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Insurance Business Elite Broker Nicholas Bedggood has had a short but stellar insurance career. When he was in his early 40s and selling boats, he visited a friend at a pub in Sydney. Bedggood and his wife had a baby on the way, and she said he needed to get a “serious job.” His mate at the bar was an insurance broker who was always doing well financially.
“So, I had an epiphany,” Bedggood explains. “Everyone needs insurance. Not everyone needs a boat.”
So, at 43, he did an insurance apprenticeship and fell in love with the industry; he has since prospered and is now the founder and director of Citadel Insurance Services.
He attributes his success to hard work and perseverance. “It’s been a very difficult few years with floods, bushfires, and COVID,” he says. “It’s been very challenging, but I’m good at what I do, and people come back to me because I’m available for them.”
Like his fellow winners, Bedggood has the numbers to back it up. As part of the IB Elite Brokers survey, each candidate had to submit 2022 numbers that were used to calculate:
• number of policies written
• total revenue
• revenue per policy
• new clients
• total new client revenue
• revenue per new client
Each broker was ranked in each of these measurements, and the total of their rankings was calculated to determine their final placement on the list.
“It’s brutal. We’re in between the third and fourth year of a hardening market. There’s a lot of people overpaying. I’ve conditioned my clients, but every renewal is a difficult discussion”
Nicholas Bedggood, Citadel Insurance
Frans du Plessis started at an early age at several major insurance companies in South Africa. By 24, he was leading a team of 27 members.
In Perth, he started Grace Insurance in 2015, acquiring and retaining clients by treating them like friends and family, and always going the extra mile.
“Client service is key to any brokerage,” he says. “This in turn leads to greater client satisfaction and retention. If clients are satisfied with your service, they will refer you to others.”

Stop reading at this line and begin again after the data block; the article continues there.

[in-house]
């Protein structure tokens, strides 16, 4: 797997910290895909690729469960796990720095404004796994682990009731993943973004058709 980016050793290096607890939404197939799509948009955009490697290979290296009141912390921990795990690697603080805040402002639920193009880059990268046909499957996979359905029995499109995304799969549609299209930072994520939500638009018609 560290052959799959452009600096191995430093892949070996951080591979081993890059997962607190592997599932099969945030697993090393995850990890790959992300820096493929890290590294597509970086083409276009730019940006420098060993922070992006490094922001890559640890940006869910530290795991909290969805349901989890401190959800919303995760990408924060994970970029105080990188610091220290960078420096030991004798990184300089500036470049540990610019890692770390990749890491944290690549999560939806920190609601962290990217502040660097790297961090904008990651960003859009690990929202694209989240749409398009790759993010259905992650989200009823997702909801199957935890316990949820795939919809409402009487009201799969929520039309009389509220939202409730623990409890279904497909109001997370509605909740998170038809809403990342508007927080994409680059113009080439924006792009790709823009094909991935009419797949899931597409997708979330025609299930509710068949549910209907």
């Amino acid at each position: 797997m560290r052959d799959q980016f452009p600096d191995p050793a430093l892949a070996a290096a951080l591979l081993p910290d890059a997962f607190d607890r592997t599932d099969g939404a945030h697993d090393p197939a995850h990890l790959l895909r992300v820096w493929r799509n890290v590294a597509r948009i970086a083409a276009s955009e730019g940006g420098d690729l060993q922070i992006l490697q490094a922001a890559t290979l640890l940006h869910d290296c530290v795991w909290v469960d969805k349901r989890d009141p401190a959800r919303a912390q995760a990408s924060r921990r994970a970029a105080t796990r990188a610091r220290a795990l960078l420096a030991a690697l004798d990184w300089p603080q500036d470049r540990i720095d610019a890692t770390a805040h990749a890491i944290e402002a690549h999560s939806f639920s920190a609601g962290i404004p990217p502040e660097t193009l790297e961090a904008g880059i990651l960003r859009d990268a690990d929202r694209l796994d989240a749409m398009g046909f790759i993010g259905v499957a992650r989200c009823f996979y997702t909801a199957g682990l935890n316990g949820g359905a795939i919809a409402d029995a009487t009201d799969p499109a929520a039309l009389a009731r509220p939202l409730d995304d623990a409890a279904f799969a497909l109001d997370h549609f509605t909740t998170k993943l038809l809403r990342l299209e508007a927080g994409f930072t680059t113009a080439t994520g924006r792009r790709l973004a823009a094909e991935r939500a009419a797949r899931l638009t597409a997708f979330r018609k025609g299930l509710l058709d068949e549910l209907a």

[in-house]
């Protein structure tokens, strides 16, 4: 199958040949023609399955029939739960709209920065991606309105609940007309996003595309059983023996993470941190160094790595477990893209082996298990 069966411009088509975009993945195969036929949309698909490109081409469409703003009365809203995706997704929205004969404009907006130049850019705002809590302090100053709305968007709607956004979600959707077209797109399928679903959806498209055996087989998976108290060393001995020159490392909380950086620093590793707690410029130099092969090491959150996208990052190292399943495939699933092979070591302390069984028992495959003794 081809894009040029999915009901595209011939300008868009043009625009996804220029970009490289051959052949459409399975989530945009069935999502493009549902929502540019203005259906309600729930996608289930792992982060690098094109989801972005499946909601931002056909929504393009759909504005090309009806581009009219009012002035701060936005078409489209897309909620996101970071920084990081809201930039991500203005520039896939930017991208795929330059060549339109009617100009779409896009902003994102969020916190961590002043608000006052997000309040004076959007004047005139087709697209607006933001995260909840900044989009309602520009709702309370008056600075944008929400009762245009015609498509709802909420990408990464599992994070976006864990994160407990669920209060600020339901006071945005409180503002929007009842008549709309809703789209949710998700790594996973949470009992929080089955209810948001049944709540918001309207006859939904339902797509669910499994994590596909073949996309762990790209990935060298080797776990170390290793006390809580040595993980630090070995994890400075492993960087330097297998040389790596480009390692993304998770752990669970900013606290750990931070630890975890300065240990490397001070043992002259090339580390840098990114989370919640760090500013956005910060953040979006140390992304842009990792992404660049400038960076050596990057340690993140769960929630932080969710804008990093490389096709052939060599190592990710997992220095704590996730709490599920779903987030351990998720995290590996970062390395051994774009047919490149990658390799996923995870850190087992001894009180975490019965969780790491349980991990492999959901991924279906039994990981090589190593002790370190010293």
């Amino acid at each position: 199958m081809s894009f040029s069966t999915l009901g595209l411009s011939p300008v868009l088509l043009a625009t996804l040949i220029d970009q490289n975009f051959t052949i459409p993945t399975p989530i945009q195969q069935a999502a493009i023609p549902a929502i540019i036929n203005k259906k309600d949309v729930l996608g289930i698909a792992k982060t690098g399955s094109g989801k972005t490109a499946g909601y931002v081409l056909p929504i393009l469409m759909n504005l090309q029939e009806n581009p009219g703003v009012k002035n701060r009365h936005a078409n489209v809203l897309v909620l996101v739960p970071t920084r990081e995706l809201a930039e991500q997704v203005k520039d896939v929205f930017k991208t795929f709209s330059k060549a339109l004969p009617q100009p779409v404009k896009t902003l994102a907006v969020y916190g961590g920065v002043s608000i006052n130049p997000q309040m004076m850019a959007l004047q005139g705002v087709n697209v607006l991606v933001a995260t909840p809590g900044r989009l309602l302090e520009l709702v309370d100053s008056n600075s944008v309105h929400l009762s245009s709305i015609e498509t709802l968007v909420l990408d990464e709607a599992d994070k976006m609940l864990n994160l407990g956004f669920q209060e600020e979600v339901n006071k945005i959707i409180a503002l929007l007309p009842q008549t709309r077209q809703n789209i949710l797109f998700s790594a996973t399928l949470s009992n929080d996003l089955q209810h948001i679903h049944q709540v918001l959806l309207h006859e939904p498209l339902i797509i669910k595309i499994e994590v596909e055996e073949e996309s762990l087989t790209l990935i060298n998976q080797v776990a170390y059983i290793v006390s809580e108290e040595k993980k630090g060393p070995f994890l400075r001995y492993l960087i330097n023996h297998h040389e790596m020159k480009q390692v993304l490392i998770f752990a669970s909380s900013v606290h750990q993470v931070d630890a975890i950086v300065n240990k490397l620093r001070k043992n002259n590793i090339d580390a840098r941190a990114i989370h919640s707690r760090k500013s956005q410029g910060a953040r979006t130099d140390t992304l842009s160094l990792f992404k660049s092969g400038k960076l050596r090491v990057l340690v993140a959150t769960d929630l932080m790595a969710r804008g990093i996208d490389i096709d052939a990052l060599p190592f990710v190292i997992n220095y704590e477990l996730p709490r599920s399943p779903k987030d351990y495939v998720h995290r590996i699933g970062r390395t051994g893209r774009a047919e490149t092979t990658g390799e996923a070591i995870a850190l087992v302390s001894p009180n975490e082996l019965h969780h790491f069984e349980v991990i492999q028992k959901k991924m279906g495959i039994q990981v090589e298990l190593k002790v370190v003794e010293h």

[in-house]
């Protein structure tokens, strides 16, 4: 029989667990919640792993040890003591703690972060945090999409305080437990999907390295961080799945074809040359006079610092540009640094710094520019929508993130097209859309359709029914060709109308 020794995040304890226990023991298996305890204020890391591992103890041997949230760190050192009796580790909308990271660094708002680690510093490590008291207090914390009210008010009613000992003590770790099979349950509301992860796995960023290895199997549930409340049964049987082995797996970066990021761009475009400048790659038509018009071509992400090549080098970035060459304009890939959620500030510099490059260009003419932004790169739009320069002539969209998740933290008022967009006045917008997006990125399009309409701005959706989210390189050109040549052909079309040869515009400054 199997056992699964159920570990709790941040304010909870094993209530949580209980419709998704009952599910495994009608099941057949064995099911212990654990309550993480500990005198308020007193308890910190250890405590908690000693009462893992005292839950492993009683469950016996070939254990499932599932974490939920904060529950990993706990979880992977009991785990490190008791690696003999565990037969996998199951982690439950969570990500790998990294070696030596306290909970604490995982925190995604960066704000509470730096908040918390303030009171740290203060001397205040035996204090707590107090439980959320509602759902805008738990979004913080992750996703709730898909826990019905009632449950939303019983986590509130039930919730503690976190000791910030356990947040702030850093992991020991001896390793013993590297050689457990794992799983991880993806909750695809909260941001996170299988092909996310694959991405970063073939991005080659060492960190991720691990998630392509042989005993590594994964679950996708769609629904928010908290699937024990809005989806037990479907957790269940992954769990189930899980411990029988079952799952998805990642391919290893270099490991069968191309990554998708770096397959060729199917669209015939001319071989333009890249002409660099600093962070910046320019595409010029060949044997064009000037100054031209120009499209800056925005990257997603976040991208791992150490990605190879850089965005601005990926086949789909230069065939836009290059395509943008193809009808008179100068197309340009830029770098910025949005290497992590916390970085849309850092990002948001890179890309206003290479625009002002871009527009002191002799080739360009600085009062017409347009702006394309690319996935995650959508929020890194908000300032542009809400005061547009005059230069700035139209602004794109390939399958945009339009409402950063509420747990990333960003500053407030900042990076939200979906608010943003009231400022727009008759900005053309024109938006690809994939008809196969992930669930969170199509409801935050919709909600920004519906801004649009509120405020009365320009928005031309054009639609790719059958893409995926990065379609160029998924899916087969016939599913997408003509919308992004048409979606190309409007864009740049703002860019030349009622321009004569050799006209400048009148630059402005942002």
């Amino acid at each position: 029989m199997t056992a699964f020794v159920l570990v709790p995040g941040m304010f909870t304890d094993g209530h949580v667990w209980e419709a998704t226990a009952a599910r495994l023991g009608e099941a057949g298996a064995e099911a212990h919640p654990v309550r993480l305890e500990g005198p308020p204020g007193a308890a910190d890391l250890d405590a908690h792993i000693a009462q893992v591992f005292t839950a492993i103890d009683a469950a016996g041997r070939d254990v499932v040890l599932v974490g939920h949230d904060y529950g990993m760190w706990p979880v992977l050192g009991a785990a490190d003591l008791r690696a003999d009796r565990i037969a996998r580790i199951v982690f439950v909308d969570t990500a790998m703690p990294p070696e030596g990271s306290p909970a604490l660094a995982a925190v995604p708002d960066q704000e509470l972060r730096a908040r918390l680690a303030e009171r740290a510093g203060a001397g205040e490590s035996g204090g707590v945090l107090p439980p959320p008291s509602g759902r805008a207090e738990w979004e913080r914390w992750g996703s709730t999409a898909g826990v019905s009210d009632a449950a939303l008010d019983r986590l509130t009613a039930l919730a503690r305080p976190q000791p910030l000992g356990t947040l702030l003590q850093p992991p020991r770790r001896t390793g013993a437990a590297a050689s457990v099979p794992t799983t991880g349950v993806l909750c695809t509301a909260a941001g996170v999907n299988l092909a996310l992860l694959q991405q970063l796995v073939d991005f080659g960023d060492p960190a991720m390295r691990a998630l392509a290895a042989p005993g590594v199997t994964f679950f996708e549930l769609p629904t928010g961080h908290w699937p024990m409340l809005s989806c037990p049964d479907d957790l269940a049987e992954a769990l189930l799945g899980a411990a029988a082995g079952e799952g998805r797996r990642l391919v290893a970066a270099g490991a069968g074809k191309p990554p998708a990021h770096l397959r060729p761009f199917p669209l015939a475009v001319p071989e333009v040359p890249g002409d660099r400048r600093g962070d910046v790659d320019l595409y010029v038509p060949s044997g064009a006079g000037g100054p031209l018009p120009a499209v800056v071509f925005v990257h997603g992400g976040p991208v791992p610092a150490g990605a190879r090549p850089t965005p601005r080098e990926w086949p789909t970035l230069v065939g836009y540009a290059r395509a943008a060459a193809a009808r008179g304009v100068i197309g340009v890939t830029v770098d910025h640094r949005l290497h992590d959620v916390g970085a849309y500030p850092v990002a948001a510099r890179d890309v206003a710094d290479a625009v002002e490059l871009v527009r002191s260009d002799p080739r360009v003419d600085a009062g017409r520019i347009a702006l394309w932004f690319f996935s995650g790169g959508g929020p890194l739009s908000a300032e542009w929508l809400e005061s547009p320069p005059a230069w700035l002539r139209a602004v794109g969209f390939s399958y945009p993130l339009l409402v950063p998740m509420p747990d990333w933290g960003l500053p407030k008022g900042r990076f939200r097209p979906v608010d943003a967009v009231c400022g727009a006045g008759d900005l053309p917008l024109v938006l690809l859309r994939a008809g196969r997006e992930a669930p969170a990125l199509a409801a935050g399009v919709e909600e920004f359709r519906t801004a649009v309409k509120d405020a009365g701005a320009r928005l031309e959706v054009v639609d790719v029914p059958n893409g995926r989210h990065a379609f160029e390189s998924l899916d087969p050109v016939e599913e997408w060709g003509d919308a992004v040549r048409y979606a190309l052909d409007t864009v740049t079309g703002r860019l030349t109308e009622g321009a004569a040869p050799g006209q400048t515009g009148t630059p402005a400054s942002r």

Meanwhile, du Plessis says one of his biggest challenges has been going from a broker-only operation to a staffed broking operation. “This started our journey of acquisitions,” he explains. “In order to sustain staff, you need the clients and income to be able to pay for staff. This led me to do my first large acquisition and enabled me to employ not one but two support staff. Today, our staff remains key to our success.”
And he reiterates that to be elite, a relentless mindset is necessary. “Every broker I speak to are all extremely busy and exceeding their targets. I believe the brokers who want to grow their portfolios will do so with ease,” adds du Plessis.
“It depends on the product that you’re underwriting, but for most brokers it is certainly a hard market, and that’s a combination of factors”
Scott Guse, KPMG Australia
James Skiadas, with Victoria-based IMC Insurance Brokers, is another Elite Broker 2023. He says, “We have experienced significant growth in the last 12 months, which shows us that people really do need guidance and are more concerned about the product they’re buying.
“Inflation and increased interest rates do have an impact. Natural disasters and increased claims costs eventually result in higher premium rates, which is felt by our entire industry.”
Although Skiadas is technically a director – senior broker, he prefers the title “fireman.” “I put out fires,” he explains.
He began in the industry in 1987 and established IMC Insurance Brokers in the mid-1990s. With a team of 11 featuring his brother, wife, and daughter, IMC is a family affair.
“Whilst we don’t always discuss work at the dinner table, it does come up a lot, and the subject of insurance is always around us,” he says. He attributes his success to “people power,” with most of his team having been with the company for a decade or more.